The Cleveland Dam, at the head of the Capilano River in North Vancouver, supplies much of Vancouver and the Lower Mainland’s drinking water. When the dam’s gates are open it’s super exciting to stand on the bridge above and see and hear the torrent of water rushing down the spillway into the river.

To do the hike anti-clockwise, cross the bridge and look for the Upper Shinglebolt Trail. Follow it until you reach a fork in the trail and then turn left. From that point, follow the trail a short way to the Pipe bridge and head across. This part of the trail follows the river so you’ll be treated to some great views no matter what the weather.

On the East side of the river, look for the Coho Loop Trail to the left. Follow it until you reach the salmon hatchery interpretive centre. There are some really cool displays at the center where you can see and learn about the life cycle of salmon. Check out the fish ladders where, depending on the season, you may even see salmon jumping as they head upstream to spawn.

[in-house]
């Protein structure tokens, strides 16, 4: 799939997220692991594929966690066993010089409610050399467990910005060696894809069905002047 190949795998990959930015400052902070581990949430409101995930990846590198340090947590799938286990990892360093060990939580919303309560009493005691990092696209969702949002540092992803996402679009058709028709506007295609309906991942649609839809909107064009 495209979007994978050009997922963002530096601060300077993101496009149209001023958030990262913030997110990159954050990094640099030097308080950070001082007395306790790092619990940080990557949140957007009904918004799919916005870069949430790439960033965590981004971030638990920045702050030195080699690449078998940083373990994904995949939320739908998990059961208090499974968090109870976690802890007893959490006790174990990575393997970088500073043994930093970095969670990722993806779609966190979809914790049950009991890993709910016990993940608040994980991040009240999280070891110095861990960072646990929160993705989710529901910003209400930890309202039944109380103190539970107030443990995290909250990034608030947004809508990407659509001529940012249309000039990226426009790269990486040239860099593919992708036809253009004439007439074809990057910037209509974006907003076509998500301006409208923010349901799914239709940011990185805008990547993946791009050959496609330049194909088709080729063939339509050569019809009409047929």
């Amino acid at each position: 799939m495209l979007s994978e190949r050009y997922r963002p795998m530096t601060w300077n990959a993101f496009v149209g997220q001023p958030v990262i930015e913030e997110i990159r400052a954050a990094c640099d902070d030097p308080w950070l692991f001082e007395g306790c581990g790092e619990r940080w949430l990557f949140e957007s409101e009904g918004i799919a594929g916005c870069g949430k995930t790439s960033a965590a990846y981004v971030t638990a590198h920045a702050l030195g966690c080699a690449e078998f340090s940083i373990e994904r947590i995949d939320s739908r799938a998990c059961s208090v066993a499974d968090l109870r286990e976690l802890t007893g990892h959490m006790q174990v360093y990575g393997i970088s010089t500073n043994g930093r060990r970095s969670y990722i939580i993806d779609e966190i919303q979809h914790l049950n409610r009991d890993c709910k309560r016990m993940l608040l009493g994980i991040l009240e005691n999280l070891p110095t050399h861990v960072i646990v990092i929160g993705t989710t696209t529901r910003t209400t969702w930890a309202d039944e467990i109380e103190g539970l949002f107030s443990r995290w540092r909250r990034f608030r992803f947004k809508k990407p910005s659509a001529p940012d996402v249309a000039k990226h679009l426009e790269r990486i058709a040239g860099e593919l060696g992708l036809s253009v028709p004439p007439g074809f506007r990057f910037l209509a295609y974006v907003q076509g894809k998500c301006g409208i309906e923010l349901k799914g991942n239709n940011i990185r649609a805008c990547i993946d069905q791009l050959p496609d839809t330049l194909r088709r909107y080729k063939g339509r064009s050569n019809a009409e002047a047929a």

After you leave the hatchery, look for the Palisades Trail to the left. Follow it back up until you hit the service road and then continue up the road until you find yourself back at the dam.

The round trip takes between 1 and 2 hours depending on your speed and how long you spend at the hatchery. I could watch fish jump for hours so I would allow extra time for that. There is a parking lot by the reservoir and the park can also be reached by transit. I highly recommended the Cleveland Dam-hatchery loop as a good starter hike or a regular walk. It’s locally popular so can be quite busy but the people you meet are friendly.

Check out a trail map here.